On January 6, 2020, Loeffler was sworn into the Senate. She became the second female to represent Georgia in the U.S. Senate. The first was Rebecca Latimer Felton, also the first female U.S. Senator, who served a symbolic one-day term in 1922. The appointment was valid until the runoff election scheduled for January 5, because no candidate in the November 2020 election received a majority of the vote.
Kelly Lynn Loeffler (/ˈlɛflər/; born November 27, 1970) is an American politician and businesswoman who served as a United States senator from Georgia from 2020 to 2021. A Republican, Loeffler was previously chief executive officer (CEO) of Bakkt, a subsidiary of commodity and financial service provider Intercontinental Exchange, of which her husband, Jeffrey Sprecher, is CEO. She co-owns the Atlanta Dream of the Women's National Basketball Association (WNBA).
Loeffler was born in Bloomington, Illinois, to Don and Lynda (née Munsell) Loeffler, and raised on her family's corn and soybean farm in Stanford, Illinois. In 1988, she graduated from Olympia High School in Stanford, where she was in marching band, ran cross-country and track, and played varsity basketball.
In 1992, Loeffler graduated with a Bachelor of Science in marketing from the University of Illinois at Urbana–Champaign's Gies College of Business, where she was a member of the Alpha Gamma Delta sorority. After college, she worked for Toyota as a District Account Manager. In 1999, Loeffler graduated with a Master of Business Administration (MBA) in international finance and marketing from DePaul University's Kellstadt Graduate School of Business. She financed her graduate school tuition by mortgaging land inherited from her grandparents.
After earning her MBA, Loeffler worked for Citibank, William Blair & Company, and the Crossroads Group. In 2002, she joined Intercontinental Exchange, a commodity and financial service provider, in investor relations. She married the firm's CEO, Jeffrey Sprecher, in 2004. Loeffler was eventually promoted to senior vice president of investor relations and corporate communications. In 2018, she became the chief executive officer (CEO) of Bakkt, a subsidiary of Intercontinental Exchange.
In 2004, she married Jeffrey Sprecher, the founder and CEO of Intercontinental Exchange and Chairman of the New York Stock Exchange. They live in Tuxedo Park, Atlanta, in a $10.5 million, 15,000-square-foot (1,400 m ) estate named Descante, bought in 2013 in what was then the most expensive residential real estate transaction ever recorded in Atlanta. They have four additional homes and a condo. In November 2020, Newsweek reported Loeffler's and Sprecher's combined net worth at $800 million, making her the wealthiest U.S. Senator. Days before the terms of the CARES Act was announced, Sprecher bought up to $1 million in stocks in companies that stood to gain from the bill.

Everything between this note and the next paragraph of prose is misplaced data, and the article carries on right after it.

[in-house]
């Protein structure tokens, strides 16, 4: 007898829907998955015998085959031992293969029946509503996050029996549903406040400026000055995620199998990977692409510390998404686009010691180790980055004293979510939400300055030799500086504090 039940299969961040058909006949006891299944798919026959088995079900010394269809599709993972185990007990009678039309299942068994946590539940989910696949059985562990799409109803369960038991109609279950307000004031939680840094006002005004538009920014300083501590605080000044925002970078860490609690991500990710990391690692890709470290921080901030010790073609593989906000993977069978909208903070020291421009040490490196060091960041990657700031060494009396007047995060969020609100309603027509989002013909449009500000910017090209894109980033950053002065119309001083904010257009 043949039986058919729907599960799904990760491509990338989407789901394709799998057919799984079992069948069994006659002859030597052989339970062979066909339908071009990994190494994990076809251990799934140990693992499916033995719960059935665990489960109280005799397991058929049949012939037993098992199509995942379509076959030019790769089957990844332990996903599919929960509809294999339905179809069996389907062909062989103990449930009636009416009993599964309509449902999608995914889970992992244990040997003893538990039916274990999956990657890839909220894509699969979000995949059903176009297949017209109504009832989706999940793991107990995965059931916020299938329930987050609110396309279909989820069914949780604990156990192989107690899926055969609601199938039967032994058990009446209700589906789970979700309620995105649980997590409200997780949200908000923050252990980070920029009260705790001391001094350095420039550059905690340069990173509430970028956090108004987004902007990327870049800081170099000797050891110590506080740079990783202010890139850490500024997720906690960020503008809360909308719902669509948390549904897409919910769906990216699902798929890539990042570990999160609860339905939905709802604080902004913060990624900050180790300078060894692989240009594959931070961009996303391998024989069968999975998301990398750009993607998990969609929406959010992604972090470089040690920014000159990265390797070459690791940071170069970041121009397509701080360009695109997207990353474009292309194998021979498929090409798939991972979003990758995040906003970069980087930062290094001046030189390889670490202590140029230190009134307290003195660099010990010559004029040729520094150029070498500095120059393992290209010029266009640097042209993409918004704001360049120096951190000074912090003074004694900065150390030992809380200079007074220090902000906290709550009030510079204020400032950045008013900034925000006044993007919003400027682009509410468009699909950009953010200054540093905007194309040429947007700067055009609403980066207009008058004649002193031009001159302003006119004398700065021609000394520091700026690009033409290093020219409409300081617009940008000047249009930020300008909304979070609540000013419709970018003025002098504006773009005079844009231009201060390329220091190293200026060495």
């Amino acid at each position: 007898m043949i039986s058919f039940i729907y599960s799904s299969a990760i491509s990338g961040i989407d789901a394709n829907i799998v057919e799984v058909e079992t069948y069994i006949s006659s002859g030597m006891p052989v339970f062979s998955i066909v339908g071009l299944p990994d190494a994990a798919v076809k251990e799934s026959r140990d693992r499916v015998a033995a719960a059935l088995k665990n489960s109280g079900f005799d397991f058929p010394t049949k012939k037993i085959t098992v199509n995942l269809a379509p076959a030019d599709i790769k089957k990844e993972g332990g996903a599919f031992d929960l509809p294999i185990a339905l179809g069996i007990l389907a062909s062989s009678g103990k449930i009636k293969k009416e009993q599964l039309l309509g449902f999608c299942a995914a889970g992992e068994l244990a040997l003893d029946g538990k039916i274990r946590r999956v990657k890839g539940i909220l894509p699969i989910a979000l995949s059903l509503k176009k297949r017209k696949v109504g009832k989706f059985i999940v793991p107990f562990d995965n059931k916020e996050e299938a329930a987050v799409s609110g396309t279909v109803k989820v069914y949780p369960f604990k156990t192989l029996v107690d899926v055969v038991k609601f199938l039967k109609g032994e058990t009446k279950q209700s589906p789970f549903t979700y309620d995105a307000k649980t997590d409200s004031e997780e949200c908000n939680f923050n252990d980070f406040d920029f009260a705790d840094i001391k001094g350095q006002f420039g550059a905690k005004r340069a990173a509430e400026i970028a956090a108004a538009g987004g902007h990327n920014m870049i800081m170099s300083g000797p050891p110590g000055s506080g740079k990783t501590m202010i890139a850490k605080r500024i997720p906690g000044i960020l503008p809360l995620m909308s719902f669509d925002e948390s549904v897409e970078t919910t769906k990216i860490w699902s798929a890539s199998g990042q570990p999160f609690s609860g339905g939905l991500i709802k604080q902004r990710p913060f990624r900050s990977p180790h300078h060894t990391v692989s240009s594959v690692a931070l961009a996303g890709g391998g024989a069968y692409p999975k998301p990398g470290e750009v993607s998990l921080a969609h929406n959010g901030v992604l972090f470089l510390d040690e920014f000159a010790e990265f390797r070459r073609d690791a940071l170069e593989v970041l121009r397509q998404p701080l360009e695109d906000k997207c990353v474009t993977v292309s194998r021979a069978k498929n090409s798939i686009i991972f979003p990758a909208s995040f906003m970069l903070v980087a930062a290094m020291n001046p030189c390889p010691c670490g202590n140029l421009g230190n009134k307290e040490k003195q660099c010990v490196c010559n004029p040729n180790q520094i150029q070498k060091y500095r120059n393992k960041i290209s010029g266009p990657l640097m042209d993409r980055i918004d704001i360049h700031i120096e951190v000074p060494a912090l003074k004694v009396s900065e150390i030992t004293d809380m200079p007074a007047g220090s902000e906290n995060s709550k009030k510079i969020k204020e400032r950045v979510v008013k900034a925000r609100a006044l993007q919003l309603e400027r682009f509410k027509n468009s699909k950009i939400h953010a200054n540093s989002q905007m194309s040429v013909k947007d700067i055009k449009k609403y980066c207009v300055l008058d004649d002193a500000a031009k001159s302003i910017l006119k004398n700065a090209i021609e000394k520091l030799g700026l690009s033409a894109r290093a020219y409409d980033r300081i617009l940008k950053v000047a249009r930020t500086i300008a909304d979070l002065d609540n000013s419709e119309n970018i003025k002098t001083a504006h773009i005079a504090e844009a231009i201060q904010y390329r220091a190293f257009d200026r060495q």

According to Salon, in 2009 Loeffler helped Intercontinental Exchange to establish and market a credit default swap clearinghouse in the Cayman Islands, an offshore tax haven. It allowed the biggest banks to avoid paying taxes on repatriation of income. This allowed International Exchange to use Ugland House as a registration address in the tax haven without having a physical presence there.
In 2010, Loeffler bought a minority stake in the Atlanta Dream of the Women's National Basketball Association (WNBA). In 2011, she and Mary Brock bought the team from Kathy Betty. Loeffler took an active role in the team, arranging her travel schedule to attend all games and often meeting with head coach Michael Cooper during halftime to analyze the first half of the game.
On August 28, 2019, sitting Georgia senator Johnny Isakson announced that he would resign at the end of the year, citing health reasons. On December 4, 2019, in accordance with Georgia law, Governor Kemp appointed Loeffler to fill Isakson's unexpired term until the next regularly scheduled statewide election in November 2020. Kemp traveled to Washington to explain why he wanted to appoint Loeffler instead of Trump's choice, Representative Doug Collins, who helped lead the House opposition to Trump's impeachment. The choice of Loeffler angered many Georgia conservatives who had supported Collins.